“The difference between theory and practice is that in theory, there is no difference between theory and practice; but in practice, there always is.” – A quote usually attributed to Yogi Berra but actually now traced to computer scientist Jan LA van de Snepscheut.

The standard joke about economists propounding the theory of efficient markets is the one about two of them walking down a windy Chicago street and spotting a $100 bill on the sidewalk. As one reaches down to pick up the bill, the other economist cautions him “Don’t be silly – it cannot be a $100 bill because someone ELSE would have picked it up already.”

Eugene Fama’s work on the efficient-market hypothesis (EMH), which asserts that financial markets are “informationally efficient”, has garnered him a Nobel Economics Prize for an insight no greater than suggesting that “active” investment strategies, ie stock picking to the average man on the street, cannot produce efficient returns relative to the broader market or “index based” simply due to two factors:

  • Transaction costs – that is, that buying an index is cheaper than actively buying and selling stocks; and
  • Agency failures – that is, the likely human failure of active investors to pick up the next Apple or spot the impending collapse of an Enron any more than the market.

Over the past 20 years, this theory has led to the widespread use of index-linked funds to the detriment of actively managed vehicles. Typically, index-linked funds do nothing more than buy all the stocks in an index in the exact weights of the index and then adjust the weights as the index moves. This creates a proxy of the broader market, with less (smaller) transaction costs.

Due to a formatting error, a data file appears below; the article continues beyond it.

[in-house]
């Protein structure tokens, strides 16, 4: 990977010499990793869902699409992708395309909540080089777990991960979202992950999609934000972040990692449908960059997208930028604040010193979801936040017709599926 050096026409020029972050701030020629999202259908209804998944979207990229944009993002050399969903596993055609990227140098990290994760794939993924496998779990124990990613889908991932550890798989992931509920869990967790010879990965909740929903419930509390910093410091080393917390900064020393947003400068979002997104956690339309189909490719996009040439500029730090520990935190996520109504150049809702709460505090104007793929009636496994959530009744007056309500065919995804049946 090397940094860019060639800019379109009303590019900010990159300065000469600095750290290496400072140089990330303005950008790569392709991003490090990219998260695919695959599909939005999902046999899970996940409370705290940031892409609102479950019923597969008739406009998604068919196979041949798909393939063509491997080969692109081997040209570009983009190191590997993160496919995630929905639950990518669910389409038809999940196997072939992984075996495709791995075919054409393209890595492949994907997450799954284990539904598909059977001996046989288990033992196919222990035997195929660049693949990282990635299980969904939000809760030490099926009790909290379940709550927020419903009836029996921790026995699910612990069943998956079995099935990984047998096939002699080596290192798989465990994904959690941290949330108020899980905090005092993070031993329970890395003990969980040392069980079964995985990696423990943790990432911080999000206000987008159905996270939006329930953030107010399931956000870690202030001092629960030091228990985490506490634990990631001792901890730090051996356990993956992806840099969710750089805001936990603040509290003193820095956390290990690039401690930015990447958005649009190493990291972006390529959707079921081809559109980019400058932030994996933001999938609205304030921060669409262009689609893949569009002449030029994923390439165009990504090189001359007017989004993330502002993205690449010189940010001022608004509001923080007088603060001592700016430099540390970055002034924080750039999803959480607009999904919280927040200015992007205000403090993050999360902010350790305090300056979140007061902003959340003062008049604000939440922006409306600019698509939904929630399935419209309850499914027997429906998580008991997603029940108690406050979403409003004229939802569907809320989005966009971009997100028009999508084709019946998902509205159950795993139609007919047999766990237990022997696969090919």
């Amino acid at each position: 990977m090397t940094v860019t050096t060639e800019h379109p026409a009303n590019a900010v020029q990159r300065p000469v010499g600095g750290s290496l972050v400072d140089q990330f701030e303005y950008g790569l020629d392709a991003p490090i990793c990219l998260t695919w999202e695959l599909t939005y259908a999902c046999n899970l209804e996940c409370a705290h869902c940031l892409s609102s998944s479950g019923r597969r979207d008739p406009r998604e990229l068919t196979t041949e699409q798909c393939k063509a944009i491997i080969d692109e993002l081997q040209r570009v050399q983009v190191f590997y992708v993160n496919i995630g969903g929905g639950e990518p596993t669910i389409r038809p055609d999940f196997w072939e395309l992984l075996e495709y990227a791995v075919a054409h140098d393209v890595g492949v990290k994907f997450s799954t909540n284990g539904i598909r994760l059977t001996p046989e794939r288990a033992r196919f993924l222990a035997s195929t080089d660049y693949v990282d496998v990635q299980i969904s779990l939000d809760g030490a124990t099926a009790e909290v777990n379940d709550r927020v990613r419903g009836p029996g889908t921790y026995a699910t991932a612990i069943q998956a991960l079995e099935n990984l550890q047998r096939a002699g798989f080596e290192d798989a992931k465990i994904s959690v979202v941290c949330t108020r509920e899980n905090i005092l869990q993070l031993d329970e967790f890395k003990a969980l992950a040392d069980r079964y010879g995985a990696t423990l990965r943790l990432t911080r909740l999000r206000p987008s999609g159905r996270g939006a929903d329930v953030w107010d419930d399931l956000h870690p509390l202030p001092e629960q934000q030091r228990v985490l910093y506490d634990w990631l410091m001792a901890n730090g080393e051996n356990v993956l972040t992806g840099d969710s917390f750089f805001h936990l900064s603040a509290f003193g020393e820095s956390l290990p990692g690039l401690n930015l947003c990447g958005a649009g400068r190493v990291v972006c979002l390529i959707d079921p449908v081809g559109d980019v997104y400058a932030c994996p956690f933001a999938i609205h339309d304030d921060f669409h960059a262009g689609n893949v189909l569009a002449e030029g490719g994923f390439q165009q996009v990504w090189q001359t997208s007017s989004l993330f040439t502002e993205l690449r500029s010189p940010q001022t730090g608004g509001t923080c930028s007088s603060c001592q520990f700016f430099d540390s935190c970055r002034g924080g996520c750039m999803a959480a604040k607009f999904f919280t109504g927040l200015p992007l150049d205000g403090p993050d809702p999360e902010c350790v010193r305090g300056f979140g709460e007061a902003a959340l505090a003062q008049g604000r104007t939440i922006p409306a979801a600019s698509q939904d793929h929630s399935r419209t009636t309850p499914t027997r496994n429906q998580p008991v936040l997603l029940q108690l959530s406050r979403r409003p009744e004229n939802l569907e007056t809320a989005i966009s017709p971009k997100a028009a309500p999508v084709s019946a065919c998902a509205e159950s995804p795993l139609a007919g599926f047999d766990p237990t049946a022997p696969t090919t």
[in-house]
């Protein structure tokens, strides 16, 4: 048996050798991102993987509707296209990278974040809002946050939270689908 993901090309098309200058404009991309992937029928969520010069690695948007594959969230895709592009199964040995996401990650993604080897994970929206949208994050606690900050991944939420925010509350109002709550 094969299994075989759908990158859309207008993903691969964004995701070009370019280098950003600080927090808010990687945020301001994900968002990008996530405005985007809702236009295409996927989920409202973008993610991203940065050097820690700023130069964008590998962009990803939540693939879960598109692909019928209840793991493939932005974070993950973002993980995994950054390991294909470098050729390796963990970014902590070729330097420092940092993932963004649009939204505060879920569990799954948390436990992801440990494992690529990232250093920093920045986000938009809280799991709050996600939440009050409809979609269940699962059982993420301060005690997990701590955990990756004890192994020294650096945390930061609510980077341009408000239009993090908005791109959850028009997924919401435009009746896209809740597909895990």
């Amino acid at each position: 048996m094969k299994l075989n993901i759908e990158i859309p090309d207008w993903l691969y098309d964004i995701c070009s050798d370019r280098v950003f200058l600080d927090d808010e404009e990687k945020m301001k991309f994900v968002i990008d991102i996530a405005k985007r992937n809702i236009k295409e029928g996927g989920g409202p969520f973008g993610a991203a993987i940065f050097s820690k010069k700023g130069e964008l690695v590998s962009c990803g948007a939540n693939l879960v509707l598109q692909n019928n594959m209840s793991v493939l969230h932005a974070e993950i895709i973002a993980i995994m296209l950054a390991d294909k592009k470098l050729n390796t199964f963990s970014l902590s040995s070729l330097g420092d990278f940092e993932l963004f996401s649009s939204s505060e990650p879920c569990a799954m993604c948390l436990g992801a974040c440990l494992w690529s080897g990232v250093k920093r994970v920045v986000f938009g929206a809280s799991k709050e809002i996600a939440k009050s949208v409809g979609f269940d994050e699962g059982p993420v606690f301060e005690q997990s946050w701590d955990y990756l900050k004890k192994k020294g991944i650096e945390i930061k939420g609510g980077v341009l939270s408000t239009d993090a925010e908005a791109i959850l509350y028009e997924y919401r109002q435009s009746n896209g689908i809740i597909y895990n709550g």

Competing against these funds would be the actively managed equity funds, where fund managers would have to buy and sell their favorite and least favorite stocks: the idea being to make more money on the stocks that are picked as going up and losing less on the stocks that are going down.

Hedge funds that focus on stock markets have more flexibility in this regard as they can both buy high concentrations of stocks and also go short specific stocks or sectors (for example, airlines or financials) as against mutual funds. The strategies are referred to as long-short and long-only.

Despite the advantages of hiring a lot of people with fancy MBAs and CFAs, it is a fact of life that active long-only mutual funds and their long-short hedge fund counterparts both produce net returns that pale in comparison to the broader market.

To be sure, there are exceptions to these rules. The most quoted is Warren Buffett, whose Berkshire Hathaway has steadily outperformed the S&P500; over the past few decades. However, I am amongst those who believe that the comparison isn’t apt because Mr. Buffett, for all his supposed talents, is not an index tracker nor does he have any liquidity requirements that can only be fulfilled by selling stocks.

Instead, his strategy has been more private-equity like: buying large stakes in publicly listed companies (Coca Cola, McDonald’s) or taking private a number of strategically positioned companies (Burlington Santa Fe, Heinz). Neither of these strategies is available to the broader market, nor to active fund managers; therefore to compare the performance of Berkshire to these benchmarks would violate basic rules of statistics.

The second major exceptions are certain hedge funds that have consistently outperformed the broader market, even after deducting their gargantuan fees. Within this are two sub-categories namely the “how did they do it” guys and the “Black Swan” guys. [1]

The mystery of the “how did they do it” guys has unfortunately been revealed in recent months – the likes of Galleon and now SAC Cohen have been felled by insider trading revelations (or allegations); denting the aura of superior analytics and deep research which were previously attributed as the key reasons for the outperformance.